Becky and I have each made a goal to write something on our blogs about every book we read this year. Notice that it's the end of January and I've not written a book note in months, certainly none since I set the goal. I do, though, have a great big stack of books to write about. I'm starting with Miss Spitfire: Reaching Helen Keller because it's due at the library, oh, yesterday. I've been reading a lot of books lately that my kids are also reading. I checked this one out for Haley, but it's easy enough that Jake could read it, too. But in my zeal over a book written in the voice of Annie Sullivan, I forgot that neither one of them likes historical fiction, so it'll be returned tomorrow (only two days overdue! Yay me! So much for that other New Year's Resolution, which was to pay no fines to the library all year long!) having been read only by me.
When I was a kid, one of my favorite series of books was a set of biographies written for children. They were hardbacks, with orange covers (no dust jackets in sight) and a silhouette of the subject's face imprinted in gold on the cover. They told the stories of famous people's childhoods, and oh, how I loved those books. (I am determined to one day find and own a set of them, not the reissued-in-the-80's version, but the orange hardback version.) Although I read about John Adams, George Washington, Mark Twain, and Buffalo Bill, my favorites were the ones about girls (a feminist at heart, even as an eight-year-old): Betsey Ross, Rosa Parks, Martha Washington, Eleanor Roosevelt, Elizabeth Blackwell, Abigail Adams, Pocahontas, Amelia Earhart, Annie Oakley, Clara Barton. I must have checked out the one about the mysterious Jamestown colony ten times. But my ultimate favorite of this series was the book about Helen Keller.
Maybe it was because I was already growing to love language in my own life that made imagining her life before Annie Sullivan---with nearly zero language---so hard to imagine. The images of Helen running wild at the breakfast table, moving from plate to plate and eating what she wanted---a wild boar of a girl---was startling to me, and the image of Helen and Annie at the water pump, when the miraculous break though happened is something that occasionally pops into my head even now, almost thirty years after reading it. I tried to imagine communicating only with hands, or reading braille, and I certainly failed. But I loved their story, Helen and her teacher Annie living their lives together, bound to each other by needs.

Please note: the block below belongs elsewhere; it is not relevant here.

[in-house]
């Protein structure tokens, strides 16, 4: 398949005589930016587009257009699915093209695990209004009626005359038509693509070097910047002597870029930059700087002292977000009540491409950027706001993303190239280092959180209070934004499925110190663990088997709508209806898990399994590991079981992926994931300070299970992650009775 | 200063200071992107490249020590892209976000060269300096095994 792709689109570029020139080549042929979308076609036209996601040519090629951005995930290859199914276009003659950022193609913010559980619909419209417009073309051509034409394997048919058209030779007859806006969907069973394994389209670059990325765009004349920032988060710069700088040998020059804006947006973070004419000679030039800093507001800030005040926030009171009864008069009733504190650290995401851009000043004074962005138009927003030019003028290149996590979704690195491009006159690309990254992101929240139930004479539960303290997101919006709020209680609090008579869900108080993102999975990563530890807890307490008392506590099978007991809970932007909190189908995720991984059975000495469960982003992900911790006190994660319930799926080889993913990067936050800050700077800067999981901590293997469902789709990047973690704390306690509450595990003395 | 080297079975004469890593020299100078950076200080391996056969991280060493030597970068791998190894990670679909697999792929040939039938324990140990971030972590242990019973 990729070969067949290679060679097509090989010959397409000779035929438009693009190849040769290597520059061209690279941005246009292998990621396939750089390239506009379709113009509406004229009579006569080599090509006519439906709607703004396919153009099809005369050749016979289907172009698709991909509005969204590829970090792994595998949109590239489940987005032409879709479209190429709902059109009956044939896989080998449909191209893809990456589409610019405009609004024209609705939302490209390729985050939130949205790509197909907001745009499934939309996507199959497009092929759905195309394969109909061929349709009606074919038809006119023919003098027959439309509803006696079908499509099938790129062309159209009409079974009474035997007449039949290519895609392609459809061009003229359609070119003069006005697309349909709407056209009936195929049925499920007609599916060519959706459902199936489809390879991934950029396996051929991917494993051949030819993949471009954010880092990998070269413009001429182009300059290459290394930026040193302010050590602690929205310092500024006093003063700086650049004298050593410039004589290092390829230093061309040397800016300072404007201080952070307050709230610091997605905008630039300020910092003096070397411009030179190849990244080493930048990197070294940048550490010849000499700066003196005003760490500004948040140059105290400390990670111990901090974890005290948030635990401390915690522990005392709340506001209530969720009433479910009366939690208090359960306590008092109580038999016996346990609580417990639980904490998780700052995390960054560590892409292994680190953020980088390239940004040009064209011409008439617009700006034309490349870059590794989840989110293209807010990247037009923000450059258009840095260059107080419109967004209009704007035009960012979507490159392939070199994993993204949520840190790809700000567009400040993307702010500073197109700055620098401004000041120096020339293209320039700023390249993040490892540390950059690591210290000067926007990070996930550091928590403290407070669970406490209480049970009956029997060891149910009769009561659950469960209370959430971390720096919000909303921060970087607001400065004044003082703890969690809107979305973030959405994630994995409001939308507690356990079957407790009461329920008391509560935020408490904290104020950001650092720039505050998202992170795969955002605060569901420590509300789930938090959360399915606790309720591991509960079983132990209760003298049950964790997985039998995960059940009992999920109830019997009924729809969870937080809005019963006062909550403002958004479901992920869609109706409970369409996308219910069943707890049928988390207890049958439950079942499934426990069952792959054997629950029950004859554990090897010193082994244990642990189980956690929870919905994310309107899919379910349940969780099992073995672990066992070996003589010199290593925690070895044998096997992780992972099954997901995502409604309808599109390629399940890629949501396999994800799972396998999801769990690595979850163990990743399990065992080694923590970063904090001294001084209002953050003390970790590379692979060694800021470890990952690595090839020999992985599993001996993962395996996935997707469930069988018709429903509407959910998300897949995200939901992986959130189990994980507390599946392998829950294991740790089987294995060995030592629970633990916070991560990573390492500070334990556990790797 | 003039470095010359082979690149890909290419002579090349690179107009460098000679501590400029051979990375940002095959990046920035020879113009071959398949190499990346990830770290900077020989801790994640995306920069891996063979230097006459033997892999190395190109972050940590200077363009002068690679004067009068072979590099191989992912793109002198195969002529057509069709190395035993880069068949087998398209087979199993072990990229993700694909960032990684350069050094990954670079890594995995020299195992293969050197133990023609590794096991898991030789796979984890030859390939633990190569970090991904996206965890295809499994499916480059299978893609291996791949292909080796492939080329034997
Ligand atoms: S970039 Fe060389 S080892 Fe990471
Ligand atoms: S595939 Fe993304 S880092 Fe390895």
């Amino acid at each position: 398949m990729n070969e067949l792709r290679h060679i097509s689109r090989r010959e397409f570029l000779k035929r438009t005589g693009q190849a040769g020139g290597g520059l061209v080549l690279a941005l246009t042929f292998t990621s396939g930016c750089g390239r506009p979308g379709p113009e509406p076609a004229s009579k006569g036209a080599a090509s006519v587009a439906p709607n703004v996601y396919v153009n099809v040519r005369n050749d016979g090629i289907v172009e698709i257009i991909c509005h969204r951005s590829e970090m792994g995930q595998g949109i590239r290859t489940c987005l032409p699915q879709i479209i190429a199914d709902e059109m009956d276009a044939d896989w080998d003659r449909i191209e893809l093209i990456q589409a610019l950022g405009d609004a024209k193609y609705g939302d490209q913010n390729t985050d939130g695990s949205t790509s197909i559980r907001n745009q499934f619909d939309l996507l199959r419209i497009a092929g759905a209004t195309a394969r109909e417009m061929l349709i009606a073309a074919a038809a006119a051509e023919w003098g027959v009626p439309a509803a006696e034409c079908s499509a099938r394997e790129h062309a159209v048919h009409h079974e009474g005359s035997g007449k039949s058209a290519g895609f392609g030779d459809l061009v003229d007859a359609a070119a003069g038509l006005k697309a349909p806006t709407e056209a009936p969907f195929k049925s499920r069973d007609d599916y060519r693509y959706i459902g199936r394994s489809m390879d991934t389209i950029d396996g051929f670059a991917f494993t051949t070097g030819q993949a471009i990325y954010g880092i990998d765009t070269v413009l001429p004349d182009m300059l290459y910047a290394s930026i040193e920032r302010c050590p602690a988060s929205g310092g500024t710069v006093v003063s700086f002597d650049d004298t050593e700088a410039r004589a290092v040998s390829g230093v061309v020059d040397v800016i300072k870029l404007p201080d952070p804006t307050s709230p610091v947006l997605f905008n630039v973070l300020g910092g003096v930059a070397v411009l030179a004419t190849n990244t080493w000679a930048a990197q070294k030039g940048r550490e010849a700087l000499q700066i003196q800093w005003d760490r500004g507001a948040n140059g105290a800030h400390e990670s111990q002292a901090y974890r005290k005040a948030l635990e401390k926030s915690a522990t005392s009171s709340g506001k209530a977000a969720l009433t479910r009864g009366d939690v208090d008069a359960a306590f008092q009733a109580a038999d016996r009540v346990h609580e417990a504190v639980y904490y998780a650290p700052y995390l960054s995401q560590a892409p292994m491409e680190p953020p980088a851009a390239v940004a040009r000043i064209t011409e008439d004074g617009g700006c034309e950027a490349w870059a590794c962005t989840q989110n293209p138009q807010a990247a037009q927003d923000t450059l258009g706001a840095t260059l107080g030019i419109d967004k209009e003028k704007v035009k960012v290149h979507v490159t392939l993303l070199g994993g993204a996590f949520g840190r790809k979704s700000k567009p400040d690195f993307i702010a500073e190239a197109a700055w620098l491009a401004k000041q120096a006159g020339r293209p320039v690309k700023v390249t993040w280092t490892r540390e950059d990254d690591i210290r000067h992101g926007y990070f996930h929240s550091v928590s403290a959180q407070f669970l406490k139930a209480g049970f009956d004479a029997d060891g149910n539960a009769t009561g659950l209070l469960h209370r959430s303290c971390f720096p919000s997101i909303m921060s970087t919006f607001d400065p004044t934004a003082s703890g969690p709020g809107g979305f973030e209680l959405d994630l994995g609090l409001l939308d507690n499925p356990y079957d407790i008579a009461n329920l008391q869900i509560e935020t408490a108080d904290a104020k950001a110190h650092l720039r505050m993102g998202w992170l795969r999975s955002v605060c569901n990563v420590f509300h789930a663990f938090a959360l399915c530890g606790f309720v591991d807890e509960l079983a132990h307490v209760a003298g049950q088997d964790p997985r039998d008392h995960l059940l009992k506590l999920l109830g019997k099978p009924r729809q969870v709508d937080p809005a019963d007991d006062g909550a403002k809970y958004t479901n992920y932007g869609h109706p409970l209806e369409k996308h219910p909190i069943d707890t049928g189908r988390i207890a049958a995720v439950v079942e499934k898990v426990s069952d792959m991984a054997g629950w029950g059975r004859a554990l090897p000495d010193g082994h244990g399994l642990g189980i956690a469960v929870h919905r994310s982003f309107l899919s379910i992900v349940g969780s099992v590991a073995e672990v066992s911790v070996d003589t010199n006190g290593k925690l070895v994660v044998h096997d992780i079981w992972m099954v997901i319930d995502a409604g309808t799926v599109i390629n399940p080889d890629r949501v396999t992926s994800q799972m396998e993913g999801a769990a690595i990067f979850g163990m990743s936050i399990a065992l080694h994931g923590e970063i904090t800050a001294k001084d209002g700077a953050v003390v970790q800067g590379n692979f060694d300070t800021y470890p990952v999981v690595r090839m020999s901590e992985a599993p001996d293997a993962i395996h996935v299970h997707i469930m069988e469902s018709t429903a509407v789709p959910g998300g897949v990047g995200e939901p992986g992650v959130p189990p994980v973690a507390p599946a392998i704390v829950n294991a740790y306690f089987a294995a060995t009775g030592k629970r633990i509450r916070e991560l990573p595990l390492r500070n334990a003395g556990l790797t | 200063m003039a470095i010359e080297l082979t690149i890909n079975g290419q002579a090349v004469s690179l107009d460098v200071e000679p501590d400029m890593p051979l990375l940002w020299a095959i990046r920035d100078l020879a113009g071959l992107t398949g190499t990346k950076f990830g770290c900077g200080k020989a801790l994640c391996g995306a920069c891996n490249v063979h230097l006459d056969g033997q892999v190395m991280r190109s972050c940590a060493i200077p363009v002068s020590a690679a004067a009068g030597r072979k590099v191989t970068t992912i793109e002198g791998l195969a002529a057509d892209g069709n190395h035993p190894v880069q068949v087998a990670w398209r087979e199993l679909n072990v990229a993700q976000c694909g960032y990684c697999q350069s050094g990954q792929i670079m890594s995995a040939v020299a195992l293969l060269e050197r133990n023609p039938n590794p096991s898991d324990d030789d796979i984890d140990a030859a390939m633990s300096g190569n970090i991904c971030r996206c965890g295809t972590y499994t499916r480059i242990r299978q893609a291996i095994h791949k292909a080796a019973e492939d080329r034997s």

At least, I knew Helen needed Annie, but I didn't realize, as a child, that Annie also needed Helen. That is one of the things you learn in Miss Spitfire, just how much Annie Sullivan needed a person to love---someone who could be a sort of home for her. The story takes on an added depth when seen through Annie's eyes---the helplessness of Helen's parents, for example, and the frustration of the entire family at Helen's obvious intelligence, buried in her blindness. Yet, for all the details about Helen's life, this isn't really a book about Helen Keller. It is a book about a woman becoming both a teacher and a sort of surrogate mother---about Annie finding her own little soul to love. She recognized what Helen needed---love, obedience, and language. "Words," she tells Helen's mother, "bridge the gaps between two minds. Words are a miracle." You get to see, in this book, the miracle of Annie's loneliness finally being assuaged.
When I read that quote, I had a sudden glimpse into that childish head of mine, the girl who was happy and peaceful with nothing more than a quiet afternoon with a good book. I think this is why I loved Helen's story: because even then, words were a miracle to me. Even then---especially then---books were my friends. And it's why I enjoyed this book as well. Like bumping into a ghost of my old self. I think that if you like the Helen Keller story, you'll love Miss Spitfire, too. It's well researched (the author based Annie Sullivan's voice, mannerisms, opinions, and ideas on letters written during those early days with the Kellers) and fast paced (I think even my "I don't like history" children would enjoy it if they'd give it a chance). The writing is half way between lyrical and factual. Definitely a book I would recommend to almost anyone. A quick quote to end:
If I'd ever seen a child born, it couldn't compare to what happened at the pump today. Helen opened before my eyes, and whatever it is that makes us human flowed into her as if I'd poured it from my own hands.